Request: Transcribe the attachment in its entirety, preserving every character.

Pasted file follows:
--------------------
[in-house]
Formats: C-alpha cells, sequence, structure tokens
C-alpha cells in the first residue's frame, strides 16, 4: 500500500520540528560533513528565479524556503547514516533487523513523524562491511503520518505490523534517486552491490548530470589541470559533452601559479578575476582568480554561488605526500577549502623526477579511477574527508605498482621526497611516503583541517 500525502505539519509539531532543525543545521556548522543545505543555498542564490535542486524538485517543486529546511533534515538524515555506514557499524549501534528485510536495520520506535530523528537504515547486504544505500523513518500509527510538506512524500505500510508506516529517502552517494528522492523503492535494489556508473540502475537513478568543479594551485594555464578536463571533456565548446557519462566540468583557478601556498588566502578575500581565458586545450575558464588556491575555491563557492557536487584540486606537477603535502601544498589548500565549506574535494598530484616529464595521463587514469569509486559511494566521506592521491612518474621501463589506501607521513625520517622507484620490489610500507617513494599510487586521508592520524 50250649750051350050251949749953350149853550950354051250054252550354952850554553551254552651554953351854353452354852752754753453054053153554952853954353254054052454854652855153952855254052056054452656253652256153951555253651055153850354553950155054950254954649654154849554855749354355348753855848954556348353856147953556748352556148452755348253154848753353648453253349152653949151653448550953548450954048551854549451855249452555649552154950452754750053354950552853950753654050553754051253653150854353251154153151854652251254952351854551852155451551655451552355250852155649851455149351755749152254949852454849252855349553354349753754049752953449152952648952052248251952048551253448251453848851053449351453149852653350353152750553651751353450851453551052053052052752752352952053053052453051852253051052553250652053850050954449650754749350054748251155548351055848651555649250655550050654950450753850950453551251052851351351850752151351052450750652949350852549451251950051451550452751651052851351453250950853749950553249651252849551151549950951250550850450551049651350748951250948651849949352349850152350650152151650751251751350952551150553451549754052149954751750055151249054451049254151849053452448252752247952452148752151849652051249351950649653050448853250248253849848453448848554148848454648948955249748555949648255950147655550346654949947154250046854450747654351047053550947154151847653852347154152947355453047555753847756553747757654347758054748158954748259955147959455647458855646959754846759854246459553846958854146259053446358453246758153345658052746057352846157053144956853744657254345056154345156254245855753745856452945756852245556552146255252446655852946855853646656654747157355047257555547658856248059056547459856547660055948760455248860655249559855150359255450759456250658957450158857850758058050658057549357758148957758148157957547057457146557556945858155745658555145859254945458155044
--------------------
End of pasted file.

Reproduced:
[in-house]
Formats: C-alpha cells, sequence, structure tokens
C-alpha cells in the first residue's frame, strides 16, 4: 500500500520540528560533513528565479524556503547514516533487523513523524562491511503520518505490523534517486552491490548530470589541470559533452601559479578575476582568480554561488605526500577549502623526477579511477574527508605498482621526497611516503583541517 500525502505539519509539531532543525543545521556548522543545505543555498542564490535542486524538485517543486529546511533534515538524515555506514557499524549501534528485510536495520520506535530523528537504515547486504544505500523513518500509527510538506512524500505500510508506516529517502552517494528522492523503492535494489556508473540502475537513478568543479594551485594555464578536463571533456565548446557519462566540468583557478601556498588566502578575500581565458586545450575558464588556491575555491563557492557536487584540486606537477603535502601544498589548500565549506574535494598530484616529464595521463587514469569509486559511494566521506592521491612518474621501463589506501607521513625520517622507484620490489610500507617513494599510487586521508592520524 50250649750051350050251949749953350149853550950354051250054252550354952850554553551254552651554953351854353452354852752754753453054053153554952853954353254054052454854652855153952855254052056054452656253652256153951555253651055153850354553950155054950254954649654154849554855749354355348753855848954556348353856147953556748352556148452755348253154848753353648453253349152653949151653448550953548450954048551854549451855249452555649552154950452754750053354950552853950753654050553754051253653150854353251154153151854652251254952351854551852155451551655451552355250852155649851455149351755749152254949852454849252855349553354349753754049752953449152952648952052248251952048551253448251453848851053449351453149852653350353152750553651751353450851453551052053052052752752352952053053052453051852253051052553250652053850050954449650754749350054748251155548351055848651555649250655550050654950450753850950453551251052851351351850752151351052450750652949350852549451251950051451550452751651052851351453250950853749950553249651252849551151549950951250550850450551049651350748951250948651849949352349850152350650152151650751251751350952551150553451549754052149954751750055151249054451049254151849053452448252752247952452148752151849652051249351950649653050448853250248253849848453448848554148848454648948955249748555949648255950147655550346654949947154250046854450747654351047053550947154151847653852347154152947355453047555753847756553747757654347758054748158954748259955147959455647458855646959754846759854246459553846958854146259053446358453246758153345658052746057352846157053144956853744657254345056154345156254245855753745856452945756852245556552146255252446655852946855853646656654747157355047257555547658856248059056547459856547660055948760455248860655249559855150359255450759456250658957450158857850758058050658057549357758148957758148157957547057457146557556945858155745658555145859254945458155044